Fintech Australia partners with small business ombudsman to lead charge for transparency among fintech lenders
As fintech lenders come to dominate the lending landscape for small business, the industry is taking steps to increase transparency.
Industry body FinTech Australia has partnered with the Australian Small Business and Family Enterprise Ombudsman (ASBFEO) and theBankDoctor.org to release a report, Fintech lending to small and medium sized enterprises: improving transparency and disclosure, analysing the approaches to disclosure across the industry and making recommendations on best practice moving forward.
Highlighting the work done by fintech lenders in providing a genuine alternative finance solution for small businesses, ombudsman Kate Carnell commended the fintech industry for “embracing” the need to improve transparency and disclosure.
“This report informs both the fintech industry and small business borrowers of the steps being implemented to allow an easy comparison of products and to ensure loan agreement contracts comply with the unfair contract terms legislation,” she said.
Danielle Szetho, CEO of FinTech Australia, added, “Through the use of technology platforms which analyse rich, real-time business financial data and deliver easy-to-use and fast application processes, fintech business lenders are making a real difference to small businesses.
“However, like many financial services products, lending contracts are complex and have the potential to be complicated and confusing.”
The report identified six key pillars on which to focus industry self-regulation and action: development of a glossary of common lending terms for the industry; development of standard comparative metrics and tools used by the industry; and development of an industry code of conduct or charter.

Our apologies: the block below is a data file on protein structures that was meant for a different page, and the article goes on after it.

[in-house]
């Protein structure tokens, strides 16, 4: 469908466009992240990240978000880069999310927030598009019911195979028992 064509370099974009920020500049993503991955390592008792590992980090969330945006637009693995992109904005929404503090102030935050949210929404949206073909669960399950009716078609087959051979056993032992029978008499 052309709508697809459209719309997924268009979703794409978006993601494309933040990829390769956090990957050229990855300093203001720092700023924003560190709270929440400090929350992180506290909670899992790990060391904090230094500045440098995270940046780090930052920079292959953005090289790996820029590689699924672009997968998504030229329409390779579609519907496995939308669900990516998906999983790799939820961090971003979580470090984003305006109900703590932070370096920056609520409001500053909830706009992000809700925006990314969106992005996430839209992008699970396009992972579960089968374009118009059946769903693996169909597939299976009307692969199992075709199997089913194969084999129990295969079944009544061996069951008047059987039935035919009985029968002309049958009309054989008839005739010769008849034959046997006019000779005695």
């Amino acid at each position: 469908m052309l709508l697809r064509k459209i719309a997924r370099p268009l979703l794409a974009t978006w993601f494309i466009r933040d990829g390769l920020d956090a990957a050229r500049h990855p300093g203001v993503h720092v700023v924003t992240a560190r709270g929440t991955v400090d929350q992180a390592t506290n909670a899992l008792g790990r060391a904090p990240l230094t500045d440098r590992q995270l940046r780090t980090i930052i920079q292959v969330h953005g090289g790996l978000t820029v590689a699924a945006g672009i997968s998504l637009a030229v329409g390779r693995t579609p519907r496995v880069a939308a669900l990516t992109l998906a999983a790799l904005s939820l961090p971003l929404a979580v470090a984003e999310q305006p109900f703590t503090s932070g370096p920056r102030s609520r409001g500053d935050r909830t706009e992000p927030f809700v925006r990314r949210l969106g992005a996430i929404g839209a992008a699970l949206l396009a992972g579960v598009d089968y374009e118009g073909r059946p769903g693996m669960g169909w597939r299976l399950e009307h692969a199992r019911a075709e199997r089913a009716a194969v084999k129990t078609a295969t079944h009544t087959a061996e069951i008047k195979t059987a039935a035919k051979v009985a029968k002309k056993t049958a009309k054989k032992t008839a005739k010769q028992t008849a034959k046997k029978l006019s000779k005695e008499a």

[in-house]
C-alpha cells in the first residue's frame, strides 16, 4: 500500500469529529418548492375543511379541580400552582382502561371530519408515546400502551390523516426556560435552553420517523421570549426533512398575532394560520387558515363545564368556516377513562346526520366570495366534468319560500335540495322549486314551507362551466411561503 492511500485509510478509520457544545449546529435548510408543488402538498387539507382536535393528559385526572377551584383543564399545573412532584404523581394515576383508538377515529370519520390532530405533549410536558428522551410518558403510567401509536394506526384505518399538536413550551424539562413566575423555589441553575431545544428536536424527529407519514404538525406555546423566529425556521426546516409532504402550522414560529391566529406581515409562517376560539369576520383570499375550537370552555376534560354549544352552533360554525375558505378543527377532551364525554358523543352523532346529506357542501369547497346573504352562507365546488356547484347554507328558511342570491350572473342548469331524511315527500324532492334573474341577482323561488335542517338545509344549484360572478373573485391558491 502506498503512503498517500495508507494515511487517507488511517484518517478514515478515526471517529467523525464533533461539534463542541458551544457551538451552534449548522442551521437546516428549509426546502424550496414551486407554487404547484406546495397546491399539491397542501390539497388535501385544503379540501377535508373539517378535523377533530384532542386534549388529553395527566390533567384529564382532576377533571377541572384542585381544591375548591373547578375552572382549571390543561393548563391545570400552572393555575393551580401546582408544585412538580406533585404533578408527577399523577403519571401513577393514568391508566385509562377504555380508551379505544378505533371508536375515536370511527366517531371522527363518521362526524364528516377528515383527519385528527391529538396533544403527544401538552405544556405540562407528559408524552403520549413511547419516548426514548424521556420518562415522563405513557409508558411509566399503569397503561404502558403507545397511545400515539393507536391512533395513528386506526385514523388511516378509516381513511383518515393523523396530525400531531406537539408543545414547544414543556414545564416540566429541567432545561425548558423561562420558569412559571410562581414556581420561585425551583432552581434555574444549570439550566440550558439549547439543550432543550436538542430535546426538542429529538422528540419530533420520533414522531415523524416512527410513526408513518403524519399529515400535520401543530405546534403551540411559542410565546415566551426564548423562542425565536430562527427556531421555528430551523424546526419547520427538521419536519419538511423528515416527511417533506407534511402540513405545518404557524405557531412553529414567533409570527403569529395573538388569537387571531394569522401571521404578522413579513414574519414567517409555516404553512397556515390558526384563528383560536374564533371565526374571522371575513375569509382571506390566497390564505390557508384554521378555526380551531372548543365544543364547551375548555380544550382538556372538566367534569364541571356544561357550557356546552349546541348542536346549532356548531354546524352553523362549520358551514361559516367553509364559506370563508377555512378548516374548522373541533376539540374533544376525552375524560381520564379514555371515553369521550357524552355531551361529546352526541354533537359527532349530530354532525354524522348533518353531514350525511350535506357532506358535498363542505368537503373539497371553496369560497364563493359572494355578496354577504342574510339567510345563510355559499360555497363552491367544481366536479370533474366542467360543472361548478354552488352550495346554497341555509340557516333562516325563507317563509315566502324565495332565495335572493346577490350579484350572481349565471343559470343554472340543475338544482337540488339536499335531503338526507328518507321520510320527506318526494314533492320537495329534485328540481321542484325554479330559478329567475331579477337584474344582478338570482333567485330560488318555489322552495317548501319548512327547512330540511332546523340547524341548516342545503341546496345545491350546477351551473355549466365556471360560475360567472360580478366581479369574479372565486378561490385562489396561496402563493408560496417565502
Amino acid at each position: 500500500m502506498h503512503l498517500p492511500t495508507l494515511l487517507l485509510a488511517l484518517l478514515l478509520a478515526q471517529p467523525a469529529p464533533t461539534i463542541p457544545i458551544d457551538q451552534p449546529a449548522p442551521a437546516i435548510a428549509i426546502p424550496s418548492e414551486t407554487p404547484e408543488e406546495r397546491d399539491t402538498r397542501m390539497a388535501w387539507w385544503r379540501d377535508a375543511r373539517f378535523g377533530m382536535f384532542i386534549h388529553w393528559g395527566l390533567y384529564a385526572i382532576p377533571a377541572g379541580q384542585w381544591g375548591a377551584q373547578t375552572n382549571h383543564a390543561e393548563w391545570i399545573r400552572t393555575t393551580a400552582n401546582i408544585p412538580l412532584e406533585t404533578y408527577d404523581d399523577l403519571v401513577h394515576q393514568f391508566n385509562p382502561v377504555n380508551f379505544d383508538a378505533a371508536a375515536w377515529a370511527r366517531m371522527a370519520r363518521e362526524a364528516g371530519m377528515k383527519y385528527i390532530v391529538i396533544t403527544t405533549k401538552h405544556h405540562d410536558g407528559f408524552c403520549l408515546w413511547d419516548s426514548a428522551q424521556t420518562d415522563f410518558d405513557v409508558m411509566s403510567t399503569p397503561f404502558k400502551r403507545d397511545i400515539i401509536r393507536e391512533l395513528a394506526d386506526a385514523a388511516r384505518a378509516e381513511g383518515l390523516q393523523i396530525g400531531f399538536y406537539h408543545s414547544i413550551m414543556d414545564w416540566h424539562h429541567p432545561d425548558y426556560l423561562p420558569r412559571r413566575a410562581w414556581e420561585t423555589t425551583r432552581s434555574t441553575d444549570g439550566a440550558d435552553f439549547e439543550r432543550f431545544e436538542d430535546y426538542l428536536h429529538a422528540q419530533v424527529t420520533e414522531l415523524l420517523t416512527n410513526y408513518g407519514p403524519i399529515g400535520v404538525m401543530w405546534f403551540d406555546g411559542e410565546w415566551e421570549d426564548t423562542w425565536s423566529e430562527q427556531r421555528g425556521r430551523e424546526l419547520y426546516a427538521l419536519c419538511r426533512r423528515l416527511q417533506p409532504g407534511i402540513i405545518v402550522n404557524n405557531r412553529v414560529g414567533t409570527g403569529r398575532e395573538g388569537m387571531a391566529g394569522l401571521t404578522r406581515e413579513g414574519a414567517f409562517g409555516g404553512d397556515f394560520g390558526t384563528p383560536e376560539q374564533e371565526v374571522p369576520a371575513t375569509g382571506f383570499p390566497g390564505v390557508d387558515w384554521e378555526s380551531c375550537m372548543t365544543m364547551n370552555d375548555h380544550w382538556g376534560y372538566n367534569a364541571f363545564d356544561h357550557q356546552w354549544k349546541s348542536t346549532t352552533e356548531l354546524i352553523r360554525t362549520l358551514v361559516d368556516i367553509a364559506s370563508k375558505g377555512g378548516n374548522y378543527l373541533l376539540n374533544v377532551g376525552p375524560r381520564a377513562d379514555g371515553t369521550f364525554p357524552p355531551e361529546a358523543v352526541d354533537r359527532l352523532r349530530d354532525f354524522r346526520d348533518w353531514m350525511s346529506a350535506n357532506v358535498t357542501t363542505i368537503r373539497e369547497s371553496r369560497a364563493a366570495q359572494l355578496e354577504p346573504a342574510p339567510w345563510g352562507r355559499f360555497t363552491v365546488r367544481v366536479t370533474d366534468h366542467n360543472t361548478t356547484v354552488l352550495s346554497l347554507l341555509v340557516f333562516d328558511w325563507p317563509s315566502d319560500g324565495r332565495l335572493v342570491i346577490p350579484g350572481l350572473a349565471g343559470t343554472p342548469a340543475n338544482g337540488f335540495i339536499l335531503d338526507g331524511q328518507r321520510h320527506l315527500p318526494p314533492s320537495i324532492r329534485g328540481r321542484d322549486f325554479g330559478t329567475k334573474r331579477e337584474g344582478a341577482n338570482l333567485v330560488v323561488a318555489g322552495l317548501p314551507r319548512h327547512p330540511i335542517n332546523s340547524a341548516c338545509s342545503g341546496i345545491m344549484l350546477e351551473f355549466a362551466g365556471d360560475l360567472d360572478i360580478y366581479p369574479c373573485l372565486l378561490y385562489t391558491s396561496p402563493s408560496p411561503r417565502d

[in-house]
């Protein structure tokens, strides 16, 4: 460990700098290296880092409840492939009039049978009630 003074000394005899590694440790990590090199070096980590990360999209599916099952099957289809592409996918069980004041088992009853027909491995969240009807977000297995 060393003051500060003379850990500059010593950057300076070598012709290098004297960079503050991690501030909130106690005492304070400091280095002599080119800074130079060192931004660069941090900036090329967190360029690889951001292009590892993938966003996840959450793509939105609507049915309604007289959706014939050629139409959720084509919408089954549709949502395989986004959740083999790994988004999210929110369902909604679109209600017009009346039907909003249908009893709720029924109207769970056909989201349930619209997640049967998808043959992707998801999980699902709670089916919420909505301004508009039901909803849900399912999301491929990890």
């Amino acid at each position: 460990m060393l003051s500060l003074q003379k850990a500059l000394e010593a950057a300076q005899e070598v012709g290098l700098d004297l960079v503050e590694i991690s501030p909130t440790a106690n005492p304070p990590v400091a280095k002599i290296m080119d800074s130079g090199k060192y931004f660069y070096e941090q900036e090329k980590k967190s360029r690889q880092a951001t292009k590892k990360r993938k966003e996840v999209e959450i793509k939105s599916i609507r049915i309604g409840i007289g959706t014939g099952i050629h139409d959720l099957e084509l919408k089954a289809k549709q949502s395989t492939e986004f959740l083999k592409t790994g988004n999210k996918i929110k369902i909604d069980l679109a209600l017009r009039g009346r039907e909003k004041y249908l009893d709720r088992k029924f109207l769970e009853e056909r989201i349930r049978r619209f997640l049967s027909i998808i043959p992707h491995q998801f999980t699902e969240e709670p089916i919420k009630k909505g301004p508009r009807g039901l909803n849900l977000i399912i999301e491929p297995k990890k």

The report also identified a need for industry support and action to comply with Unfair Contract Terms legislation; industry support of internal and external dispute resolution services; and industry advocacy and cooperation with governments to develop policy measures to support and promote.
Neil Slonim of theBankDoctor.org highlighted the need for such measures in saying small business owners, often time poor and “financially unsophisticated”, find it difficult to make fully informed decisions when borrowing from fintech lenders.
“We need a level playing field for both borrowers and lenders so business owners are able to make fully informed decisions and lenders can compete on an equal footing,” he said.
“Put simply, borrowers should be able to answer three simple questions: Is this the right product for my needs? Do I know exactly what it is going to cost? Do I know that I can’t get a better deal elsewhere?”
With this in mind, among the items for action proposed by the report is fintech lenders to agree to the contents of an easy-to-understand contract summary page by this June, while the ASBFEO and theBankDoctor.org will collaborate on the production of a guide to help SMB owners better understand the ins and outs of borrowing from a fintech lender.
The report comes as the fintech lending industry continues to kick goals; the 2017 Fintech Census from Fintech Australia and EY Sweeney found online lenders make up 23 percent of the local fintech landscape.
After raising $25 million in funding last February and a $20 million debt facility in July, local online lender Prospa in December joined the lending panel of investment management company Yellow Brick Road, which is looking to extend its offering for small business customers.
The Australian division of European-based online lender Spotcap in early 2017 announced a partnership with New Zealand’s listed Heartland Bank, which provided the fintech with a A$20 million funding facility to help grow Spotcap across Australia and expand into New Zealand.
Meanwhile, consumer lending fintech MoneyMe in November announced it had raised a $120 million asset-backed securitisation facility.
MoneyMe has loaned $150 million to 70,000 borrowers since its launch in December 2013, with $80 million loaned in the last 12 months alone as it upped its maximum loan size from $5,000 to $15,000.
Image: Danielle Szetho. Source: Supplied.